2

Everybody says that

"Serializable" means that for any given set of concurrent transactions, there is a serial ordering of those transactions which produces the same result.

They also give an example

suppose you have an attribute whose initial value is 10; and you have two transactions - one which doubles the value, the other which adds seven. Two different clients initiate the two transactions. Under isolated semantics, the only acceptable values for this attribute are 27 (the result of doubling first then adding 7) and 34 (the result of adding 7 first and then doubling). Any other value (such as 20 or 17) would be an error.

Which "same result" do we have in the example? Which reordering can we have to produce the same result?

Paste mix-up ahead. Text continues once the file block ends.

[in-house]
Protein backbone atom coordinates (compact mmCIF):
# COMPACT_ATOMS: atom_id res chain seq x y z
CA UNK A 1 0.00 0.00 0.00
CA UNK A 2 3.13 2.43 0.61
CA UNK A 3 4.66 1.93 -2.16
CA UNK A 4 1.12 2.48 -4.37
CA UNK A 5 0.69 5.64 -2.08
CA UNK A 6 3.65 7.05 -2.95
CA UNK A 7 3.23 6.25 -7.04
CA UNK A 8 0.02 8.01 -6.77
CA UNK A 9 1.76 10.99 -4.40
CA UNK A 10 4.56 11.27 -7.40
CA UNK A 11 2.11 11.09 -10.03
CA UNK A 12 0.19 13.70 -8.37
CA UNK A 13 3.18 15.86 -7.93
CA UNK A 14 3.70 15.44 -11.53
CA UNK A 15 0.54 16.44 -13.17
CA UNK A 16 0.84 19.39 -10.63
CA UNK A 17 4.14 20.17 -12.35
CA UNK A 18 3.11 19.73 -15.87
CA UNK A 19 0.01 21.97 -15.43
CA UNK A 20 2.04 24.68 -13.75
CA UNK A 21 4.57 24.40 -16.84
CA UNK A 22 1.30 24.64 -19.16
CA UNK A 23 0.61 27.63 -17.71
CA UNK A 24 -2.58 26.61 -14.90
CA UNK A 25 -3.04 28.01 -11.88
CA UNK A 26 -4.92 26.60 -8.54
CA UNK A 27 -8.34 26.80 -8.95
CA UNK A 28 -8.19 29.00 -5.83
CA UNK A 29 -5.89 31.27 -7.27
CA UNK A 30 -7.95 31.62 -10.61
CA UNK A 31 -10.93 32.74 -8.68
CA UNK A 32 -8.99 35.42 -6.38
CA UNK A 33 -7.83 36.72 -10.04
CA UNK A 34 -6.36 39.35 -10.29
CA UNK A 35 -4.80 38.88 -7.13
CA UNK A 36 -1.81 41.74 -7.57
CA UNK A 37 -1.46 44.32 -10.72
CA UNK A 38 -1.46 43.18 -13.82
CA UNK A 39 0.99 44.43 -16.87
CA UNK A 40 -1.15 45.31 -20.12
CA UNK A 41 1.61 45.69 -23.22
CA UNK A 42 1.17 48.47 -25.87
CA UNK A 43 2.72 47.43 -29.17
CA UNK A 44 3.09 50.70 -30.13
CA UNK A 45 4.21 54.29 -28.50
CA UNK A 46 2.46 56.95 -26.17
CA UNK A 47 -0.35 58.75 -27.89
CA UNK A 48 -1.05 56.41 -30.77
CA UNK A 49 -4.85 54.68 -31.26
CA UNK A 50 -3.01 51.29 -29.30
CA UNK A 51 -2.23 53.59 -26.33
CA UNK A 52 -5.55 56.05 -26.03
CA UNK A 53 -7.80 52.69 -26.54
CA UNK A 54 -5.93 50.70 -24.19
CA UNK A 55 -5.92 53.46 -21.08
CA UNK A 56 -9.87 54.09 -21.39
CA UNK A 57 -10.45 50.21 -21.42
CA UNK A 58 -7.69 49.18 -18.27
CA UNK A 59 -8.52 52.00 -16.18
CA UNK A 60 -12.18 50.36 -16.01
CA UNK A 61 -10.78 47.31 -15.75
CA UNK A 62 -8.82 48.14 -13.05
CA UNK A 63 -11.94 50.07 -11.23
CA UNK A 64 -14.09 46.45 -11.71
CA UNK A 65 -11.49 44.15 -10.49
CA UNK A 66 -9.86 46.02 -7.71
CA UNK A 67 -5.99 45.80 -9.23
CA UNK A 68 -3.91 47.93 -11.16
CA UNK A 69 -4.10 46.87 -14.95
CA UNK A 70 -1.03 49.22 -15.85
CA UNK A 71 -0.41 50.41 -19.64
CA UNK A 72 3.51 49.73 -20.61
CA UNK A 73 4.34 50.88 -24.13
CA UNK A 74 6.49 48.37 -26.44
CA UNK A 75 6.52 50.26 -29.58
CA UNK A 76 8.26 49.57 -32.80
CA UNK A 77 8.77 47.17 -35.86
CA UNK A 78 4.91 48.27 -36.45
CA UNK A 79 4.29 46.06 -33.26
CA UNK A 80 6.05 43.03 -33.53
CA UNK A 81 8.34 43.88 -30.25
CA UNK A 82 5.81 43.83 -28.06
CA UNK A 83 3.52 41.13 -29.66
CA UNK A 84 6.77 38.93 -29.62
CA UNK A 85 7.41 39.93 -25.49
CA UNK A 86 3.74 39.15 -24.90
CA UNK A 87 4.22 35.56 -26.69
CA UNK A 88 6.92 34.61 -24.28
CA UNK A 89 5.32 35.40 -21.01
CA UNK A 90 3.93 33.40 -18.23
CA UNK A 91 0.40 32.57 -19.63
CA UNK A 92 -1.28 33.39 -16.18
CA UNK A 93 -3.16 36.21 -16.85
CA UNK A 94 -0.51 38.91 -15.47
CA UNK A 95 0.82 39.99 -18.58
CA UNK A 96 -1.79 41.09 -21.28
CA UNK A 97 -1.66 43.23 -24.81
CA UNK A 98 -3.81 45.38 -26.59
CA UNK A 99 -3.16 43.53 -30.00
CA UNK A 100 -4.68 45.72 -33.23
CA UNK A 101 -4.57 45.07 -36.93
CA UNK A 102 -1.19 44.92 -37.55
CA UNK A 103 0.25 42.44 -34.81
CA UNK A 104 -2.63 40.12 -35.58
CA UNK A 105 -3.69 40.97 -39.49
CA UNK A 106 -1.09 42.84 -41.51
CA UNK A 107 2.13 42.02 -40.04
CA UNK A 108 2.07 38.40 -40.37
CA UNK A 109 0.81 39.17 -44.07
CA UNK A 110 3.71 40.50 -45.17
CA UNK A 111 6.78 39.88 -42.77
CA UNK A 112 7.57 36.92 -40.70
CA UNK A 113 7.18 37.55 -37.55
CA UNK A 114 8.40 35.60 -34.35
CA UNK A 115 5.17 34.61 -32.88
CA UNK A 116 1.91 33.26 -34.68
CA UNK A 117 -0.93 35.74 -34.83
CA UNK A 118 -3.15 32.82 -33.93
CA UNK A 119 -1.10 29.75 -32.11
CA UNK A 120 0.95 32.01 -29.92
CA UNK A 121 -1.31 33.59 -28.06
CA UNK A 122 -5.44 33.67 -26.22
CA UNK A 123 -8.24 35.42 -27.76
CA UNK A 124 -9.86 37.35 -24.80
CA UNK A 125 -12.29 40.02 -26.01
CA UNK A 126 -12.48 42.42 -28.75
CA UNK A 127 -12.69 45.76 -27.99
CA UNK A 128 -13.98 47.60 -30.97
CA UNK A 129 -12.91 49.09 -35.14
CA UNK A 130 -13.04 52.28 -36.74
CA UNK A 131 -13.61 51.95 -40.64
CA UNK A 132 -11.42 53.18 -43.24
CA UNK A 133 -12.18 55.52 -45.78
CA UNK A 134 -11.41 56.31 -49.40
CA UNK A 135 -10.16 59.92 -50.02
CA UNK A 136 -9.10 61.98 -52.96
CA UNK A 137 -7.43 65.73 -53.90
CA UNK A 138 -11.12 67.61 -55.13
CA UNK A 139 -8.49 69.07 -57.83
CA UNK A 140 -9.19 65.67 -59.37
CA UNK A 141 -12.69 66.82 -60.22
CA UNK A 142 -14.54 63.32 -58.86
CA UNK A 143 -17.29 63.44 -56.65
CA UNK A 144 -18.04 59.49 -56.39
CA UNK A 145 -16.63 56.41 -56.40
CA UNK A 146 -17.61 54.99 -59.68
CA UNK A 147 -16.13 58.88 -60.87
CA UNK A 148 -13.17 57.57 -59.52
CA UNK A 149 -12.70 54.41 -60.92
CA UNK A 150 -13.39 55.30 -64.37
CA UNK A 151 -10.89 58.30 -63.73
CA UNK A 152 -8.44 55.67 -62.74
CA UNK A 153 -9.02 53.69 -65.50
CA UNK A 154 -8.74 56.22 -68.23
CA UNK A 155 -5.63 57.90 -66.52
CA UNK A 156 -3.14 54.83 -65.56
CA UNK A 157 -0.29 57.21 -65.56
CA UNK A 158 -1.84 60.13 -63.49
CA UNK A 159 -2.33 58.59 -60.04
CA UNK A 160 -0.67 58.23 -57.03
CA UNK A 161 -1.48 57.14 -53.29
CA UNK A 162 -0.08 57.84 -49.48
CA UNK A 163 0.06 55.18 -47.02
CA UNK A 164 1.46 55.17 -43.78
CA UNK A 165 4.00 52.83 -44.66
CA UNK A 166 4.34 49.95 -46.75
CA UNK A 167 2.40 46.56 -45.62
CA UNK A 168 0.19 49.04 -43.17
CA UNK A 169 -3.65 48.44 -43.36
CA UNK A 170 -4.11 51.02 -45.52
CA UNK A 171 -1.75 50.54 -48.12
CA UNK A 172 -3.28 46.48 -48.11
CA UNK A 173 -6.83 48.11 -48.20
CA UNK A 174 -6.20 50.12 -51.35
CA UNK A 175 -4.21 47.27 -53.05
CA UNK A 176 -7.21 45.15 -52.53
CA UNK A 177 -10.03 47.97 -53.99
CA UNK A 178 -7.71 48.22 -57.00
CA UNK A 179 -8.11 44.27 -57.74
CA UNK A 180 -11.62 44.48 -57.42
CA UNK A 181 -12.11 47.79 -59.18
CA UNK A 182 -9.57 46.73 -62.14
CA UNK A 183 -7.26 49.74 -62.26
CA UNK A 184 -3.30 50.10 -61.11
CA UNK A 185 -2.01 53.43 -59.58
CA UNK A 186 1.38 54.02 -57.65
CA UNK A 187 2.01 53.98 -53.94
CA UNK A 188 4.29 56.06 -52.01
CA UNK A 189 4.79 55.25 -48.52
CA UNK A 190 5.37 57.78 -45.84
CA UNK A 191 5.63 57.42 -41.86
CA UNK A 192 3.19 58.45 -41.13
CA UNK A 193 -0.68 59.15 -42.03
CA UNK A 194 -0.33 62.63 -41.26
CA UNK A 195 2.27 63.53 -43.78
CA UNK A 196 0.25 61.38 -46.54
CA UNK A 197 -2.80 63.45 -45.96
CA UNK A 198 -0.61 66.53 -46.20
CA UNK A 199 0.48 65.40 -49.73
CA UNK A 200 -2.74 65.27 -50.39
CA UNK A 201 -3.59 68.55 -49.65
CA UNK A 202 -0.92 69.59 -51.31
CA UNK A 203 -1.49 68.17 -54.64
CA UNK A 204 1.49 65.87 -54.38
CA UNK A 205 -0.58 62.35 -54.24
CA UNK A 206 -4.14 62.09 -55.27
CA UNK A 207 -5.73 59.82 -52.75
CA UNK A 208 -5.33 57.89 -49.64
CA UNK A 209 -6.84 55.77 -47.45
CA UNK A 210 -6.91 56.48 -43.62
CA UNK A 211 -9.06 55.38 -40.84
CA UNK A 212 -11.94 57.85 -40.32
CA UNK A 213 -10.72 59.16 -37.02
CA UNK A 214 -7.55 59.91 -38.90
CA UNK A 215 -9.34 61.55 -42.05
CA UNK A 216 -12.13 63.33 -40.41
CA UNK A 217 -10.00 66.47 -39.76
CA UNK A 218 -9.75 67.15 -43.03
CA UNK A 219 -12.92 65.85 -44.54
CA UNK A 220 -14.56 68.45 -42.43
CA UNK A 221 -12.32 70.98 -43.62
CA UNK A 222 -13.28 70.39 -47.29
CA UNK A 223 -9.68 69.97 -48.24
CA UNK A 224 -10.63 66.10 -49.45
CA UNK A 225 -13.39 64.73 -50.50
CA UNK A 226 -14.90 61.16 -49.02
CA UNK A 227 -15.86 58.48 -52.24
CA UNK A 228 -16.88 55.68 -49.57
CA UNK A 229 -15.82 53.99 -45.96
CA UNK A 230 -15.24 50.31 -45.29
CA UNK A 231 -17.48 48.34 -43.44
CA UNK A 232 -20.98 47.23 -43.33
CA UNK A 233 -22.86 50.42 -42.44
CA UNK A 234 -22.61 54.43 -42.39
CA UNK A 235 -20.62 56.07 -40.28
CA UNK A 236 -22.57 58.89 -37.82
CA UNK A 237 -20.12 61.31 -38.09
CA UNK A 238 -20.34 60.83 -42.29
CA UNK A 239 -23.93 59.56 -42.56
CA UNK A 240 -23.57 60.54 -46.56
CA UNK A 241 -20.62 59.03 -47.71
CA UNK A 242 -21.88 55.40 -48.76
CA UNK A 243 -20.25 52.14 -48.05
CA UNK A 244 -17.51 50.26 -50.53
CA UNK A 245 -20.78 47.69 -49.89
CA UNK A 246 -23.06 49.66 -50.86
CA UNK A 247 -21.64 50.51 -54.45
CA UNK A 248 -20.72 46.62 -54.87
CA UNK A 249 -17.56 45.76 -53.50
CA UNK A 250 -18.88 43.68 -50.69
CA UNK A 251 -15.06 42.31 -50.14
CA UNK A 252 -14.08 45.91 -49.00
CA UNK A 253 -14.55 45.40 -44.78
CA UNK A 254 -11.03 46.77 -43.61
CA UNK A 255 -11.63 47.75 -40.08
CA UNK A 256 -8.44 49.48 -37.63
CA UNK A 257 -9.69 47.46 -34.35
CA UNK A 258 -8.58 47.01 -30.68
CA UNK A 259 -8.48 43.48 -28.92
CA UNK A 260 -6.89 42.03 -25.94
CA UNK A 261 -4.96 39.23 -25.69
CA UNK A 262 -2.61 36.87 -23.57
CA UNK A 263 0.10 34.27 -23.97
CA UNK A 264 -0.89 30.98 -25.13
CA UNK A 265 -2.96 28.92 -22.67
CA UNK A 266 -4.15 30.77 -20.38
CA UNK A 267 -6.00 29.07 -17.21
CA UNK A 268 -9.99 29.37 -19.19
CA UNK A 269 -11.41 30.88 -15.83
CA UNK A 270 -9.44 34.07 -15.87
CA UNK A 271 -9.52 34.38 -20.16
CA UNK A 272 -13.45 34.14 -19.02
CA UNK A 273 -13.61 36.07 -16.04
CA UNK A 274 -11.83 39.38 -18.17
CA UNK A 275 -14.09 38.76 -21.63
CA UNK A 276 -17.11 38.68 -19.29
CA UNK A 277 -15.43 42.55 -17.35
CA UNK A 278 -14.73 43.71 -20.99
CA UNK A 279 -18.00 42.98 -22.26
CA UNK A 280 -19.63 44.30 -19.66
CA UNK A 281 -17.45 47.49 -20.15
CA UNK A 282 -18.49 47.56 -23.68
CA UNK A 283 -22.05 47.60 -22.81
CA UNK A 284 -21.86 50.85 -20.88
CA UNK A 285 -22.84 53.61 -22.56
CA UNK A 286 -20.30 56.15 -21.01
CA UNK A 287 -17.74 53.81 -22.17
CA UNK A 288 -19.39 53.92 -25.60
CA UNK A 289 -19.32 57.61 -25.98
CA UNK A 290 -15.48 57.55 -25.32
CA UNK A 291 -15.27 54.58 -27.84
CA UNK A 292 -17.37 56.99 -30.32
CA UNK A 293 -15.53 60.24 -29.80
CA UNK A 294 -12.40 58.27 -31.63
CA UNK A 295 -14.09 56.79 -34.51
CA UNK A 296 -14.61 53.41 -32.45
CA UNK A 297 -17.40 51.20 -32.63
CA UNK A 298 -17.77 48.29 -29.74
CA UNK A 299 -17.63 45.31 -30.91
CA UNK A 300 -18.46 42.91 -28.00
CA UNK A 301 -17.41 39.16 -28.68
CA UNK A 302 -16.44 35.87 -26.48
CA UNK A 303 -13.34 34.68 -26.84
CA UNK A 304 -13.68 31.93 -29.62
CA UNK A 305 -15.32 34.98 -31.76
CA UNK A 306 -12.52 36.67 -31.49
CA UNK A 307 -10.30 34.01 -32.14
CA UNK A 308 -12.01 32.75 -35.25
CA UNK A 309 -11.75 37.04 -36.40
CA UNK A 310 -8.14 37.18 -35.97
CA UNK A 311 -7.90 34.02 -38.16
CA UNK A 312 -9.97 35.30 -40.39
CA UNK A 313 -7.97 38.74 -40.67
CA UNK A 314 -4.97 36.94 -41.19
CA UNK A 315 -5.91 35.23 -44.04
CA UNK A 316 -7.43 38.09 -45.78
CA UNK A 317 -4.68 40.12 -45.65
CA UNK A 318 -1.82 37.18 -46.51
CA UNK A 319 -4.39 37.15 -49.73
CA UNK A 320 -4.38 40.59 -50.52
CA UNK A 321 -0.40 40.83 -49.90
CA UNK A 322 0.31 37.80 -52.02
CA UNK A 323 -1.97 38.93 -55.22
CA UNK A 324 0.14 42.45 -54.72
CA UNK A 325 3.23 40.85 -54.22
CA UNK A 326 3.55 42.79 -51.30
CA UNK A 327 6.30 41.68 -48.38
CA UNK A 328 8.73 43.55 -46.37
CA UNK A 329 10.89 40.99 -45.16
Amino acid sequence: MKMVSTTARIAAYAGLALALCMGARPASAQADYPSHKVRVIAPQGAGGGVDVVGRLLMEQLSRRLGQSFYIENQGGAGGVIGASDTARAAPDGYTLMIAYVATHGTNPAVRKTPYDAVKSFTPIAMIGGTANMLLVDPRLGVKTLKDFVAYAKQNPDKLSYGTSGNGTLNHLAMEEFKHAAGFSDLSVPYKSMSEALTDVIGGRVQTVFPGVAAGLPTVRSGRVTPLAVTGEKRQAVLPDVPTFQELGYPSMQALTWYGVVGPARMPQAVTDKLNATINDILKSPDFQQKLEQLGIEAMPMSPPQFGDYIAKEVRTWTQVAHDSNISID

7

Which "same result" do we have in the example? Which reordering can we have to produce the same result?

The opening quote is an incorrect statement of serializable isolation.

The definition of the serializable isolation level in the SQL-92 standard contains the following text (emphasis mine):

A serializable execution is defined to be an execution of the operations of concurrently executing SQL-transactions that produces the same effect as some serial execution of those same SQL-transactions. A serial execution is one in which each SQL-transaction executes to completion before the next SQL-transaction begins.

The example given is consistent with that definition.

The text above is taken from my article The Serializable Isolation Level

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